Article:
Greetings JFF from a brand new member who’s also an almost-brand-new (owner not coach) Monaco owner. Been devouring iRV2 to learn about our Monaco and even fixed a few issues with the knowledge gained. In the process, saw your post. Not saying I’m an expert but spent a good portion of 28 yr AF career fixing ground radio comm equip, so do know at least a little bit about those pesky little electrons.
If you are orig owner had any repair been done on that panel? I can’t really tell from the pix, are all the wires on the Molex connectors spliced with butt connectors? Sure doesn’t seem like it would be factory. It looks to me like there may have already been a problem with that connector before and they replaced the poorly mating pins on the male side with new ones precrimped to pigtails. If that is the case, it would explain a lot, especially if they didn’t also replace the connector on the board.
Over time, normal heating/cooling cycles (expansion/contraction) from intermittent current flow (not to mention the vibration in a MH) can cause the metal pin connections to begin loosening. That can lead to poor connection which exacerbates the heating issue … then snowball effect.
First, the board: Replace? Not until you’ve inspected it. Pull the board off and inspect the back side. If you see charring anywhere on the board, then yes, replace. But I suspect the heat (and damage) was concentrated within the connector itself. If the board is not burned, that further indicates that the only problem was in the connector itself so there’s no need to replace.
A further indication that the board is probably OK is that, as I understand, you never experienced any abnormal behavior from it – you only identified the damage while looking for something else. As Jim/K7JV said, the problem is not excess current draw or the fuse would have popped. If the board is OK, still replace the connector so you have all new (say nice tight-fitting) pins both male and female. You could procure the connector and take the board to any electronic or even small appliance repair shop and they should be able to remove and replace the connector for you.
As spdracr said, not sure what your soldering skills are, but this is def. a job you could do yourself. It’s not soldering tiny leads on a microchip where you need magnifying glass just to see. Just make sure proper wattage iron, use spring loaded solder sucker to desolder old connector, keep tip on copper pad just long enough to melt solder (both for desoldering and resoldering), don’t linger too long and overheat/delaminate the pad. It’s a case of – once you do it, you’ll be amazed at how simple it was. Then later, a soldering iron, solder sucker, roll of solder (rosin core not acid core of course) and just a tiny bit of skill in using them will most certainly come in handy at some point in your future …. guarantee it.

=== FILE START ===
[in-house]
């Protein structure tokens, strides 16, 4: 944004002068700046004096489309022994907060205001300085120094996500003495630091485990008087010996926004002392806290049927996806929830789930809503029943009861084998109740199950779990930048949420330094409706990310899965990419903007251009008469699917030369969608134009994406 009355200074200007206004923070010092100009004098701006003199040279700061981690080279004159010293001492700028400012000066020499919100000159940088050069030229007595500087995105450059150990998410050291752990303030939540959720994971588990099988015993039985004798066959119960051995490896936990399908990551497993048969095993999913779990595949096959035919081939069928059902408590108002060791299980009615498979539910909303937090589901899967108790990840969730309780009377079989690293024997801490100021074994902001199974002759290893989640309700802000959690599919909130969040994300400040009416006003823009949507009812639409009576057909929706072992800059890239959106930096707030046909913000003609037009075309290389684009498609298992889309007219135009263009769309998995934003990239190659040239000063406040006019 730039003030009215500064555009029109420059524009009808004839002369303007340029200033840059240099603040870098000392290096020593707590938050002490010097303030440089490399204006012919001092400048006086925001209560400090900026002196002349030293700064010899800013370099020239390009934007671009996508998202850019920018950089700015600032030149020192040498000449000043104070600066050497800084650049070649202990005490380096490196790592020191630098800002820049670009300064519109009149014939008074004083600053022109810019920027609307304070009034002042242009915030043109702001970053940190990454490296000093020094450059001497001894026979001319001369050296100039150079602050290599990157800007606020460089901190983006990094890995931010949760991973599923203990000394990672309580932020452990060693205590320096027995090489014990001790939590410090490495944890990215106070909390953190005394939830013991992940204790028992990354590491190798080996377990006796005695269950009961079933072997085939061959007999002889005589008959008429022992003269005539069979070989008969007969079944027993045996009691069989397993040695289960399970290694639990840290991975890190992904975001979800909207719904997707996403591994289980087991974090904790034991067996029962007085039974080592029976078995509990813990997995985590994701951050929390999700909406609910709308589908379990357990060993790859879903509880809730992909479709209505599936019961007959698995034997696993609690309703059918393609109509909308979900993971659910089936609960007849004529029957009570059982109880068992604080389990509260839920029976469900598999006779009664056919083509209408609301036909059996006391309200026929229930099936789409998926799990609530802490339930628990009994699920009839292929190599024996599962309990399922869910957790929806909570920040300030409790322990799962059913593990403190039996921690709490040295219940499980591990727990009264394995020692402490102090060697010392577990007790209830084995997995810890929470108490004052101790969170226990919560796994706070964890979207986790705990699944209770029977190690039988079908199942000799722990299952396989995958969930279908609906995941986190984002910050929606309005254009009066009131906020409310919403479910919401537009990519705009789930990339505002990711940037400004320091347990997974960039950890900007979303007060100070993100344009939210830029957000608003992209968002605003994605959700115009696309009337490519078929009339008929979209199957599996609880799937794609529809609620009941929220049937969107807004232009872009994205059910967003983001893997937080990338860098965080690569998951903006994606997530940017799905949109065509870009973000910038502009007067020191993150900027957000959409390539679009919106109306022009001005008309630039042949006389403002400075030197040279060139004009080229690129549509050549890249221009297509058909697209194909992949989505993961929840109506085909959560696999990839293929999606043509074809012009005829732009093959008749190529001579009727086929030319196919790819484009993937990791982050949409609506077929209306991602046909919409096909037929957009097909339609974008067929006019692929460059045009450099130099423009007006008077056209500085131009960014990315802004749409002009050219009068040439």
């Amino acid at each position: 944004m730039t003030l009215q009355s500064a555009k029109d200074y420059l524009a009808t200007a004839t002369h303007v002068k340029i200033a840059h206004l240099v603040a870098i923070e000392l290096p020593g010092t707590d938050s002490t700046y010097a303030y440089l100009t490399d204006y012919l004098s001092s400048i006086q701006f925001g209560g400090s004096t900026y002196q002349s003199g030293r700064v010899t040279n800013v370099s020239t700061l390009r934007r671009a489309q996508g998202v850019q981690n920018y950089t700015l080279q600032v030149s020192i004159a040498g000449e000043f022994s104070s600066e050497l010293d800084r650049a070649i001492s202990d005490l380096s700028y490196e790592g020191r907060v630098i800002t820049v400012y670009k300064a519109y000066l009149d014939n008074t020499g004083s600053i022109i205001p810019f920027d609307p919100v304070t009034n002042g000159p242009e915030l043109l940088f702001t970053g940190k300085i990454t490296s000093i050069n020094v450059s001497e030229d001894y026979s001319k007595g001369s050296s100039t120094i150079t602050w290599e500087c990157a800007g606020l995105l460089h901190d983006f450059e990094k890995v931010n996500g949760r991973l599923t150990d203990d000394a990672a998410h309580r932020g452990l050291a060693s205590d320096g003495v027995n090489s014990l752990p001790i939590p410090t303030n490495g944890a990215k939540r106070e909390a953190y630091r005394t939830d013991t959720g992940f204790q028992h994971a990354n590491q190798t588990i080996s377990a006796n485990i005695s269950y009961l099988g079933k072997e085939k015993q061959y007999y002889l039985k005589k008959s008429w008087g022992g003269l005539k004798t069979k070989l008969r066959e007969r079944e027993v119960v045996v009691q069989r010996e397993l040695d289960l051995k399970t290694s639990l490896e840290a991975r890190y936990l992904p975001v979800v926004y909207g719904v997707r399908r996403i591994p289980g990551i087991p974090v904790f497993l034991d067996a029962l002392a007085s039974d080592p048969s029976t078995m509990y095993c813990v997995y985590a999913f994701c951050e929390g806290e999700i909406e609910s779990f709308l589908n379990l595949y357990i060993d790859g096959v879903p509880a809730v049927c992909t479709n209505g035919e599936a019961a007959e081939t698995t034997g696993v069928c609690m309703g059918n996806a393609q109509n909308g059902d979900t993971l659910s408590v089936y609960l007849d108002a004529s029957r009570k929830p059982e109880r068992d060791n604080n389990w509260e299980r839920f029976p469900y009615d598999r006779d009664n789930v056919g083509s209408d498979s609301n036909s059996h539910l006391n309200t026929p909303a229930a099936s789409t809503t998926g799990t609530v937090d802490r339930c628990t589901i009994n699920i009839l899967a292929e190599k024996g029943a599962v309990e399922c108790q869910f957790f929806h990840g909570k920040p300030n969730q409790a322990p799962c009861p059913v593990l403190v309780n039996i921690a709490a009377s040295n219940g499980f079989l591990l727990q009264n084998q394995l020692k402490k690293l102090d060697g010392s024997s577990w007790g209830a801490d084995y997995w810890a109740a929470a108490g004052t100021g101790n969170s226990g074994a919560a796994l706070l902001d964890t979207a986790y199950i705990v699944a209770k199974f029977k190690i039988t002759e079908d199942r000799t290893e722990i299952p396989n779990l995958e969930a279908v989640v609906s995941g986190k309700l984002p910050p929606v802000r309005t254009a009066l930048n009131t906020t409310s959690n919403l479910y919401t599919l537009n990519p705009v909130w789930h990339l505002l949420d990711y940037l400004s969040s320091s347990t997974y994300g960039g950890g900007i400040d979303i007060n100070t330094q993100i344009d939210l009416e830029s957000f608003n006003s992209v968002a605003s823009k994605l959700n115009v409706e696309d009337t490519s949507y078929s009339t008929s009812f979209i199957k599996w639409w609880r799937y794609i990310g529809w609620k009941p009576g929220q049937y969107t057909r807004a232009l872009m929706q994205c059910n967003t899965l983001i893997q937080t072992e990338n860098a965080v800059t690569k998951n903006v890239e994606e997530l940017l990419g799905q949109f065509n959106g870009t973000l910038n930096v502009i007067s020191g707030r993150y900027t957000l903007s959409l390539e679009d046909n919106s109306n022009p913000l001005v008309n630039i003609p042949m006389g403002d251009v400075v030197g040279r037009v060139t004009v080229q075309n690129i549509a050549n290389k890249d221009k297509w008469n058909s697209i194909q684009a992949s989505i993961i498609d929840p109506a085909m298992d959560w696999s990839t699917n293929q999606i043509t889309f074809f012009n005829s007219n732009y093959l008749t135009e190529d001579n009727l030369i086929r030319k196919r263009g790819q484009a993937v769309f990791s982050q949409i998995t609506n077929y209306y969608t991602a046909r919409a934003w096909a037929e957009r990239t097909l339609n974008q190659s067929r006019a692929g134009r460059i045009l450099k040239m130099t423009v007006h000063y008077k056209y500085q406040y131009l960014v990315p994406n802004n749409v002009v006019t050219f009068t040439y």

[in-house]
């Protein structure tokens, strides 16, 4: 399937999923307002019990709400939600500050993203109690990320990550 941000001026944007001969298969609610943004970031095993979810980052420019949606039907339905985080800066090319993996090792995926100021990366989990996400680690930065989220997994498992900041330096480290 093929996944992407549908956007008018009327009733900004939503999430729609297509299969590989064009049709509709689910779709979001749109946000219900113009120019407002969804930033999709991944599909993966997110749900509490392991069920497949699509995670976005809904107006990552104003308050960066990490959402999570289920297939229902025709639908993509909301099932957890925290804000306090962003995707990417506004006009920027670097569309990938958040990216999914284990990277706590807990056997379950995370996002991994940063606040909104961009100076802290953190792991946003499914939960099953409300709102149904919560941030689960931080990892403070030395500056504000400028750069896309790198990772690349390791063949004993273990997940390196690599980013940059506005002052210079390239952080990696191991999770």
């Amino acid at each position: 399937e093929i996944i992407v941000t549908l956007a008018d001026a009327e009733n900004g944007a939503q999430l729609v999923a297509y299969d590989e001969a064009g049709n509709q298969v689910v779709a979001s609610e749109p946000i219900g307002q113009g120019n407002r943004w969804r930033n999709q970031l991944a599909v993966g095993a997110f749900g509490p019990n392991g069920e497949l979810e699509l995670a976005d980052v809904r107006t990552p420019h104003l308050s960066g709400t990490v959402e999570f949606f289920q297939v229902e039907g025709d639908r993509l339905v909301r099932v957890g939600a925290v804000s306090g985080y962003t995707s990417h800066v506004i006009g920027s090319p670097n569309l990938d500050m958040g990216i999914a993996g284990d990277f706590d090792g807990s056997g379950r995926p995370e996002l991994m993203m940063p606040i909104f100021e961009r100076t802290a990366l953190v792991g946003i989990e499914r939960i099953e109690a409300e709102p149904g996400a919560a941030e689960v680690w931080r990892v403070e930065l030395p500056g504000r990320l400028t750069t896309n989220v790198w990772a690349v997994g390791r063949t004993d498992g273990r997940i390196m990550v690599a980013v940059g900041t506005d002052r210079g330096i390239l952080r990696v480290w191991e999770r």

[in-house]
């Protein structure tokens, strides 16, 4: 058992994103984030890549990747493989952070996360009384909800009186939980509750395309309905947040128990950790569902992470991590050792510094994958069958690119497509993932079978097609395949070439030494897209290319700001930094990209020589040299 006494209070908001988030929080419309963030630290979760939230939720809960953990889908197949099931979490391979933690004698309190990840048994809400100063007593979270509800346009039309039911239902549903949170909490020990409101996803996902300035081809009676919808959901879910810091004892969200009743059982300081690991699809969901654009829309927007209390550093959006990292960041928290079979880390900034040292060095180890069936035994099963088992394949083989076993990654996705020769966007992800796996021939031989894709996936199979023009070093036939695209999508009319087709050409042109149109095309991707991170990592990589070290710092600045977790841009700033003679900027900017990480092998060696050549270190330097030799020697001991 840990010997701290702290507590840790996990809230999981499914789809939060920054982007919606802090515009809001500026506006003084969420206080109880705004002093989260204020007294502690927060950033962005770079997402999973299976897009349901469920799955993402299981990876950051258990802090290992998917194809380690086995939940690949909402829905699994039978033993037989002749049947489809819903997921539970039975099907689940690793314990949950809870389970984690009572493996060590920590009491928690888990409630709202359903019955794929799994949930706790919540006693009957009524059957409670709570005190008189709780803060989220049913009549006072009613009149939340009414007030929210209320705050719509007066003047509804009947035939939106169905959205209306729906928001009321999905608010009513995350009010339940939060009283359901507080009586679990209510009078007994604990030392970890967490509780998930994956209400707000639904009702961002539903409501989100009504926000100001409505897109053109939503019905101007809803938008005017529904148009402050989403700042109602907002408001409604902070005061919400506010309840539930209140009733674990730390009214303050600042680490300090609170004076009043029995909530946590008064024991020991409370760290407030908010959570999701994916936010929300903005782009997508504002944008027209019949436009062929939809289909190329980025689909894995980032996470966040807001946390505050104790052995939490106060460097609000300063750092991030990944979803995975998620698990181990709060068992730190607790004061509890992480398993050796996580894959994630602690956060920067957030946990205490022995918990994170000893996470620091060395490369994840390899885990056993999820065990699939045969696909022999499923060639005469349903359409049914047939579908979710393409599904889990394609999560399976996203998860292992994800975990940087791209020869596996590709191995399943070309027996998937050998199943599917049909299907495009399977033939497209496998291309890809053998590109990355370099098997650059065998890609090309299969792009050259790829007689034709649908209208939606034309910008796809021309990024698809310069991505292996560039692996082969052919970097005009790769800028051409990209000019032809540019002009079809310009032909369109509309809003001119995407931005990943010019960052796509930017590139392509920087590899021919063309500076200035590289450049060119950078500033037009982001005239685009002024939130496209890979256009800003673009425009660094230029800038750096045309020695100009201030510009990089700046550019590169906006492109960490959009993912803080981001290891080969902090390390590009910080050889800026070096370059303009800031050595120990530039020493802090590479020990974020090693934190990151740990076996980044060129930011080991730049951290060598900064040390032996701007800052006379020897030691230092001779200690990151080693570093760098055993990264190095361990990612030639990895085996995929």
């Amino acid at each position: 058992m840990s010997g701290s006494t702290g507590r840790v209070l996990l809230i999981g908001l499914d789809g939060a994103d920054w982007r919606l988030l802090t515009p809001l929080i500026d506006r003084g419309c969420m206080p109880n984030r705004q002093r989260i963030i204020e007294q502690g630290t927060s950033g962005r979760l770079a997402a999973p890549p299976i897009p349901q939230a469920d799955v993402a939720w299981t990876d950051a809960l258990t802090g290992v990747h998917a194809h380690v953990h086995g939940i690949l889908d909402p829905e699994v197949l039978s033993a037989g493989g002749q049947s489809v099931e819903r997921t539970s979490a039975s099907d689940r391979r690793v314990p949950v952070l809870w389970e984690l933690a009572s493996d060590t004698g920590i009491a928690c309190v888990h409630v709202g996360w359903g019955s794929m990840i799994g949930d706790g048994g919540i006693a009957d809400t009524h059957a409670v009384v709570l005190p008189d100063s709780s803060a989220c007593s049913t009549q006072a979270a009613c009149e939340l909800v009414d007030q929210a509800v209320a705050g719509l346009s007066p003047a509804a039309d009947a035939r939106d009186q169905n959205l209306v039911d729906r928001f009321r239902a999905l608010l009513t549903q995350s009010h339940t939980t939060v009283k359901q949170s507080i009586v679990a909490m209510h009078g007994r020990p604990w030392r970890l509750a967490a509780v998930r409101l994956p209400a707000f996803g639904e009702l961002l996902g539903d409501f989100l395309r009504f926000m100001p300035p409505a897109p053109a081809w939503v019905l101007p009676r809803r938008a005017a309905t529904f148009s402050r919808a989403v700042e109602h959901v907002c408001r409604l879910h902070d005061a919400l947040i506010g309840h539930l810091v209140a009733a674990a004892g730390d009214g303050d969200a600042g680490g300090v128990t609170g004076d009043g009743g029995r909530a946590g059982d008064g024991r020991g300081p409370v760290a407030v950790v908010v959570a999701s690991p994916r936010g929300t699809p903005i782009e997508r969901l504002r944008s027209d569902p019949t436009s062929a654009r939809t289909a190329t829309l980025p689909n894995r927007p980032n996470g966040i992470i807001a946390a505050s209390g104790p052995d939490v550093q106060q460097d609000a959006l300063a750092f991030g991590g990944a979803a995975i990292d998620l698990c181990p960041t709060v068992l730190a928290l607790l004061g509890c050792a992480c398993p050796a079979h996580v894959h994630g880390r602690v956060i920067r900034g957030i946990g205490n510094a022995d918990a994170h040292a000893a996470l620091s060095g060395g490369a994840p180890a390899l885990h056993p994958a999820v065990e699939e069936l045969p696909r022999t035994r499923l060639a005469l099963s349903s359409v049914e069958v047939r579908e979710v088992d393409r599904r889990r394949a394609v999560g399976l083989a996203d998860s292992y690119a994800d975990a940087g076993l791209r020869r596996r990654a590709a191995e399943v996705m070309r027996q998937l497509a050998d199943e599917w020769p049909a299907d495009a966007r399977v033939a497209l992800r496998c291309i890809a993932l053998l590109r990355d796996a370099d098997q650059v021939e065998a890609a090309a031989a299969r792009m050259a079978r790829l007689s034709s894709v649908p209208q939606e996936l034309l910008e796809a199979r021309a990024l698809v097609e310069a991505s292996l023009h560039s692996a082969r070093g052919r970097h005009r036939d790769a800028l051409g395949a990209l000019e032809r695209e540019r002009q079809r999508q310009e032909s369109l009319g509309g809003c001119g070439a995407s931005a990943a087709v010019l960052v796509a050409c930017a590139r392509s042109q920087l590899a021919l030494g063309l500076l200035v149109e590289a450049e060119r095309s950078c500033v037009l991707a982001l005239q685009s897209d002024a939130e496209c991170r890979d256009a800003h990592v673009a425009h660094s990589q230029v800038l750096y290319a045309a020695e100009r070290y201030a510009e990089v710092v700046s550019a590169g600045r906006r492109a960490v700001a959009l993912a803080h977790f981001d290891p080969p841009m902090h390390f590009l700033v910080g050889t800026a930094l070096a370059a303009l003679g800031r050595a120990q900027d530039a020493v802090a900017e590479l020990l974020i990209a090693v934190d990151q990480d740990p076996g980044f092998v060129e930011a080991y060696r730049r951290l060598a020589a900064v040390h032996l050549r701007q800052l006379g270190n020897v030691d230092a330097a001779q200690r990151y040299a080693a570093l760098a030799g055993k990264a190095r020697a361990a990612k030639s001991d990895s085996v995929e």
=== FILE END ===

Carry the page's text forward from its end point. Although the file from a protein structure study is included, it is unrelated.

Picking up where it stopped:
Next, the connector on the wires: I saw that you’re already making progress on procuring replacement connectors. Internet search is your friend, look around, you might even find a male connector with pigtails already attached. Then you just need to clip old one behind butt connectors and reattach new one same way. If you can’t find one with pigtails you’ll have find someone who can either come to your coach and crimp on new connector or a place that’ll crimp pigtails in the connector for you. If done in the coach, cut off old wires behind butt connectors if wire slack will allow.
Not sure how mechanically inclined you are or if you’d want to try but you could definitely replace it yourself. I googled and you can get a decent crimper for $25. Again, you’ll be amazed at how easy it was. Also something to think about DIY …. this may not (say probably not) be the last time you ever have to deal with a Molex connector. Next time might be in the boondocks.
An alternative to replacing both molex pieces would be to find (internet again) a PCB-mount screw terminal connector. You would just need to find one with proper solder pin spacing and current capacity. Then after mounting -- instead of dealing with the male connector on the wires -- simply cut, strip, twist ends, insert and screw down into new connector. Hint on this: before clipping wires from old connector, use black sharpie to mark bands/rings around each wire to correlate with pin numbering. That way you’re sure to install on board in correct order. Big advantage to this method is – you’ll never have to worry about loose Molex connections ever again (at least for that connector). Molex connectors are not the ideal wire-to-board attachment method – though they do speed up board R&R effort. The reason they’re used is not to help the repair technician, it’s to speed up assembly time.
Forgive my longwindedness … verbose is the word my bosses used occasionally. Just some thoughts that I hoped might be helpful to consider. Best regards and looking forward to hearing your “happy ending.”